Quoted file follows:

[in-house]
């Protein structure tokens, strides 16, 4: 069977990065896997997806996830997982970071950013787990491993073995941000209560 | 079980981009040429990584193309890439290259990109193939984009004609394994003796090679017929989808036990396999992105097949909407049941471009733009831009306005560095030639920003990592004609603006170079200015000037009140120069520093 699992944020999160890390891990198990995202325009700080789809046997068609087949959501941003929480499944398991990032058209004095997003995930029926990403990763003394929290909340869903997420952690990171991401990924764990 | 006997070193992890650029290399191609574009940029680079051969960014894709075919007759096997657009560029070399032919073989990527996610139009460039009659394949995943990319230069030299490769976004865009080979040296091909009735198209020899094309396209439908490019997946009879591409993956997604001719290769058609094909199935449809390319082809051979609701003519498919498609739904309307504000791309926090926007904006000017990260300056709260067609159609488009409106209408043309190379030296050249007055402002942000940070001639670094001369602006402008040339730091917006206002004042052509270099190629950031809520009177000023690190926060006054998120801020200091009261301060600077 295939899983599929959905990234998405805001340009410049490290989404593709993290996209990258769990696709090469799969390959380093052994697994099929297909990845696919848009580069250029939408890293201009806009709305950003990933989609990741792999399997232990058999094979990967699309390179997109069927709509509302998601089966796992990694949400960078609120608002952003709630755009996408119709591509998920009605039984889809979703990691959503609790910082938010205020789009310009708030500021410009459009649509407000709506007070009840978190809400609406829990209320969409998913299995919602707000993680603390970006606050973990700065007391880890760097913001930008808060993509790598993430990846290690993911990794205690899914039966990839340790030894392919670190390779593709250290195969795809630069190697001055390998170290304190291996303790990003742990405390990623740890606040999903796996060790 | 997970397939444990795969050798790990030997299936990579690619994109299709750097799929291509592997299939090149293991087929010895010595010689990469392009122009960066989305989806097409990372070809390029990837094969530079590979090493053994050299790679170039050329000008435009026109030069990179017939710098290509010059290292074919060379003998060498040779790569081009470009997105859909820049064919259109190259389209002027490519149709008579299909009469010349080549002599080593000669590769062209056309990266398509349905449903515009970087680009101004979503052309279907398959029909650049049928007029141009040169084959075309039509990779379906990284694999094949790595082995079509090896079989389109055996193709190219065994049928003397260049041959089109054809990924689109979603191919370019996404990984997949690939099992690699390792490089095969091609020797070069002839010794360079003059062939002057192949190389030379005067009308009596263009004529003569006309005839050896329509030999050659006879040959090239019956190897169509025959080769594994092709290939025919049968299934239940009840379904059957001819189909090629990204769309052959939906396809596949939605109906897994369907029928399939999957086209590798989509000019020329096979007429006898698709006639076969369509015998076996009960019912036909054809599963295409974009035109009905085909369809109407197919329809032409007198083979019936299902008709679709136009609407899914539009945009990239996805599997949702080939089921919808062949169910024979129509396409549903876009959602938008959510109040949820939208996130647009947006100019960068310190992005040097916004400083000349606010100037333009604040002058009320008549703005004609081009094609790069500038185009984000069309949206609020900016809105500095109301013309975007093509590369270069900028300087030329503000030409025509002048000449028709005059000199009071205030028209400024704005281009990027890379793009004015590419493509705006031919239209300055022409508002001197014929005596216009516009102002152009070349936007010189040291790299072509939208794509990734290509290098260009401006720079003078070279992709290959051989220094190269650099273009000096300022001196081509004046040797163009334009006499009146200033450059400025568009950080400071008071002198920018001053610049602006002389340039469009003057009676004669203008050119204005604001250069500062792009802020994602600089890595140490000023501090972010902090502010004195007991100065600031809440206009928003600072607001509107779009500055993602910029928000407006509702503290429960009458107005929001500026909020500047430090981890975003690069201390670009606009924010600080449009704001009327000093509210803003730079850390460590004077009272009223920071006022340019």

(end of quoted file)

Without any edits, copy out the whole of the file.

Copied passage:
[in-house]
């Protein structure tokens, strides 16, 4: 069977990065896997997806996830997982970071950013787990491993073995941000209560 | 079980981009040429990584193309890439290259990109193939984009004609394994003796090679017929989808036990396999992105097949909407049941471009733009831009306005560095030639920003990592004609603006170079200015000037009140120069520093 699992944020999160890390891990198990995202325009700080789809046997068609087949959501941003929480499944398991990032058209004095997003995930029926990403990763003394929290909340869903997420952690990171991401990924764990 | 006997070193992890650029290399191609574009940029680079051969960014894709075919007759096997657009560029070399032919073989990527996610139009460039009659394949995943990319230069030299490769976004865009080979040296091909009735198209020899094309396209439908490019997946009879591409993956997604001719290769058609094909199935449809390319082809051979609701003519498919498609739904309307504000791309926090926007904006000017990260300056709260067609159609488009409106209408043309190379030296050249007055402002942000940070001639670094001369602006402008040339730091917006206002004042052509270099190629950031809520009177000023690190926060006054998120801020200091009261301060600077 295939899983599929959905990234998405805001340009410049490290989404593709993290996209990258769990696709090469799969390959380093052994697994099929297909990845696919848009580069250029939408890293201009806009709305950003990933989609990741792999399997232990058999094979990967699309390179997109069927709509509302998601089966796992990694949400960078609120608002952003709630755009996408119709591509998920009605039984889809979703990691959503609790910082938010205020789009310009708030500021410009459009649509407000709506007070009840978190809400609406829990209320969409998913299995919602707000993680603390970006606050973990700065007391880890760097913001930008808060993509790598993430990846290690993911990794205690899914039966990839340790030894392919670190390779593709250290195969795809630069190697001055390998170290304190291996303790990003742990405390990623740890606040999903796996060790 | 997970397939444990795969050798790990030997299936990579690619994109299709750097799929291509592997299939090149293991087929010895010595010689990469392009122009960066989305989806097409990372070809390029990837094969530079590979090493053994050299790679170039050329000008435009026109030069990179017939710098290509010059290292074919060379003998060498040779790569081009470009997105859909820049064919259109190259389209002027490519149709008579299909009469010349080549002599080593000669590769062209056309990266398509349905449903515009970087680009101004979503052309279907398959029909650049049928007029141009040169084959075309039509990779379906990284694999094949790595082995079509090896079989389109055996193709190219065994049928003397260049041959089109054809990924689109979603191919370019996404990984997949690939099992690699390792490089095969091609020797070069002839010794360079003059062939002057192949190389030379005067009308009596263009004529003569006309005839050896329509030999050659006879040959090239019956190897169509025959080769594994092709290939025919049968299934239940009840379904059957001819189909090629990204769309052959939906396809596949939605109906897994369907029928399939999957086209590798989509000019020329096979007429006898698709006639076969369509015998076996009960019912036909054809599963295409974009035109009905085909369809109407197919329809032409007198083979019936299902008709679709136009609407899914539009945009990239996805599997949702080939089921919808062949169910024979129509396409549903876009959602938008959510109040949820939208996130647009947006100019960068310190992005040097916004400083000349606010100037333009604040002058009320008549703005004609081009094609790069500038185009984000069309949206609020900016809105500095109301013309975007093509590369270069900028300087030329503000030409025509002048000449028709005059000199009071205030028209400024704005281009990027890379793009004015590419493509705006031919239209300055022409508002001197014929005596216009516009102002152009070349936007010189040291790299072509939208794509990734290509290098260009401006720079003078070279992709290959051989220094190269650099273009000096300022001196081509004046040797163009334009006499009146200033450059400025568009950080400071008071002198920018001053610049602006002389340039469009003057009676004669203008050119204005604001250069500062792009802020994602600089890595140490000023501090972010902090502010004195007991100065600031809440206009928003600072607001509107779009500055993602910029928000407006509702503290429960009458107005929001500026909020500047430090981890975003690069201390670009606009924010600080449009704001009327000093509210803003730079850390460590004077009272009223920071006022340019």